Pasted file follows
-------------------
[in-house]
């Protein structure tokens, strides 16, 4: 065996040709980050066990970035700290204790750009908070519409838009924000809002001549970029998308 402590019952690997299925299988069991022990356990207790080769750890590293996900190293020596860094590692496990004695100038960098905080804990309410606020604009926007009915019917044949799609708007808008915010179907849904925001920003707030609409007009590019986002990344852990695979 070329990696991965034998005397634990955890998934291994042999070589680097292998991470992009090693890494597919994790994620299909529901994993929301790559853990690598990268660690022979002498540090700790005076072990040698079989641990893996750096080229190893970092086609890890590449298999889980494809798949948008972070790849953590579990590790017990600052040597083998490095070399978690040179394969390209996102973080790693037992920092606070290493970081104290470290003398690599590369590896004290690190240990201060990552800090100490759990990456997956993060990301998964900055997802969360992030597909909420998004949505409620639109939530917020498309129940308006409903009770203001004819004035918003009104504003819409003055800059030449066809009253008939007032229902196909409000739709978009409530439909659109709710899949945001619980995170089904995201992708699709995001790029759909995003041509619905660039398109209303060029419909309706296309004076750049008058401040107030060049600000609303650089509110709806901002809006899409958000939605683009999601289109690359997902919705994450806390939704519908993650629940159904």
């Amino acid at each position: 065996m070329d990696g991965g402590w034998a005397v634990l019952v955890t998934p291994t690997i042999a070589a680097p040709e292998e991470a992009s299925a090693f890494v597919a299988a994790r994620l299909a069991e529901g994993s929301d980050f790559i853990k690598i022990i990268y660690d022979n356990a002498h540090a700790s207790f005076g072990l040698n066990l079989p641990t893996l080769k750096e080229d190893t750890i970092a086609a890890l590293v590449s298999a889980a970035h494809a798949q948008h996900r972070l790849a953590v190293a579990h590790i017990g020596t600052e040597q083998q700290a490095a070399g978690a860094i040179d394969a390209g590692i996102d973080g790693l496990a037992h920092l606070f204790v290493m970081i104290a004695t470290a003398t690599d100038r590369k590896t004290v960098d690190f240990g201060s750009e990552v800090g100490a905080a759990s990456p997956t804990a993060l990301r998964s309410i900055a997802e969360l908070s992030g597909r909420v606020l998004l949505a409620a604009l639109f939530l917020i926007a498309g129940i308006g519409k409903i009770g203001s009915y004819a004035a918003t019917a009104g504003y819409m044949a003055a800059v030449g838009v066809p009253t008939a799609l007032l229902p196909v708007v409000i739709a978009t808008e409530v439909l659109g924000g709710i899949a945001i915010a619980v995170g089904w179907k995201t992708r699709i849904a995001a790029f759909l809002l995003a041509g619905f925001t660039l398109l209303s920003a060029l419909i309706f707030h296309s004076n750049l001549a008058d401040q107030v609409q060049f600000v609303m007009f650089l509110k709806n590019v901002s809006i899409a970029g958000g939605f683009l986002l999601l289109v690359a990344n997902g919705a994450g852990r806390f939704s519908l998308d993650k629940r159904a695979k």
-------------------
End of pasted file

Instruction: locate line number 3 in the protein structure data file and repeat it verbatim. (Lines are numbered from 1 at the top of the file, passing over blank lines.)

């Amino acid at each position: 065996m070329d990696g991965g402590w034998a005397v634990l019952v955890t998934p291994t690997i042999a070589a680097p040709e292998e991470a992009s299925a090693f890494v597919a299988a994790r994620l299909a069991e529901g994993s929301d980050f790559i853990k690598i022990i990268y660690d022979n356990a002498h540090a700790s207790f005076g072990l040698n066990l079989p641990t893996l080769k750096e080229d190893t750890i970092a086609a890890l590293v590449s298999a889980a970035h494809a798949q948008h996900r972070l790849a953590v190293a579990h590790i017990g020596t600052e040597q083998q700290a490095a070399g978690a860094i040179d394969a390209g590692i996102d973080g790693l496990a037992h920092l606070f204790v290493m970081i104290a004695t470290a003398t690599d100038r590369k590896t004290v960098d690190f240990g201060s750009e990552v800090g100490a905080a759990s990456p997956t804990a993060l990301r998964s309410i900055a997802e969360l908070s992030g597909r909420v606020l998004l949505a409620a604009l639109f939530l917020i926007a498309g129940i308006g519409k409903i009770g203001s009915y004819a004035a918003t019917a009104g504003y819409m044949a003055a800059v030449g838009v066809p009253t008939a799609l007032l229902p196909v708007v409000i739709a978009t808008e409530v439909l659109g924000g709710i899949a945001i915010a619980v995170g089904w179907k995201t992708r699709i849904a995001a790029f759909l809002l995003a041509g619905f925001t660039l398109l209303s920003a060029l419909i309706f707030h296309s004076n750049l001549a008058d401040q107030v609409q060049f600000v609303m007009f650089l509110k709806n590019v901002s809006i899409a970029g958000g939605f683009l986002l999601l289109v690359a990344n997902g919705a994450g852990r806390f939704s519908l998308d993650k629940r159904a695979k």